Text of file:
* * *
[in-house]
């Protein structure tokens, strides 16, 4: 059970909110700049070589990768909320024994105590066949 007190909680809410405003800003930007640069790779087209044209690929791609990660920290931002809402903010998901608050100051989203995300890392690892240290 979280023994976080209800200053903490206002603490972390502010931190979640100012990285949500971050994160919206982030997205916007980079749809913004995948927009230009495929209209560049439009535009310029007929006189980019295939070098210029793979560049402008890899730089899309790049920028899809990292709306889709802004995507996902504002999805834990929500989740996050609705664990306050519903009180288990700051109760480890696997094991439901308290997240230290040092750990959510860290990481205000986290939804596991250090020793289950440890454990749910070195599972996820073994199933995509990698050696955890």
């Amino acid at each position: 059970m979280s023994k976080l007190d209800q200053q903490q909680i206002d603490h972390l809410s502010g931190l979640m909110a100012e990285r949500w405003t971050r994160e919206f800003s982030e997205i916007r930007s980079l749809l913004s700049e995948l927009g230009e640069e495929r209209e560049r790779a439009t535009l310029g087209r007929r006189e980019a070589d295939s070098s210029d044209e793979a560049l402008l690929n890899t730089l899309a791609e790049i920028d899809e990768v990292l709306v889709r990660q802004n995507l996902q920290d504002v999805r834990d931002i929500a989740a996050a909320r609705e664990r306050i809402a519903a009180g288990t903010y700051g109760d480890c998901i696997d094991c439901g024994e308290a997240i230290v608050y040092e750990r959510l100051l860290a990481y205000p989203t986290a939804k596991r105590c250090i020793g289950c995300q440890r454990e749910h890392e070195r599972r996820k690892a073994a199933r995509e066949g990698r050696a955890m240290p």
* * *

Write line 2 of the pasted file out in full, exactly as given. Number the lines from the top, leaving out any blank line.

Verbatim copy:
């Protein structure tokens, strides 16, 4: 059970909110700049070589990768909320024994105590066949 007190909680809410405003800003930007640069790779087209044209690929791609990660920290931002809402903010998901608050100051989203995300890392690892240290 979280023994976080209800200053903490206002603490972390502010931190979640100012990285949500971050994160919206982030997205916007980079749809913004995948927009230009495929209209560049439009535009310029007929006189980019295939070098210029793979560049402008890899730089899309790049920028899809990292709306889709802004995507996902504002999805834990929500989740996050609705664990306050519903009180288990700051109760480890696997094991439901308290997240230290040092750990959510860290990481205000986290939804596991250090020793289950440890454990749910070195599972996820073994199933995509990698050696955890």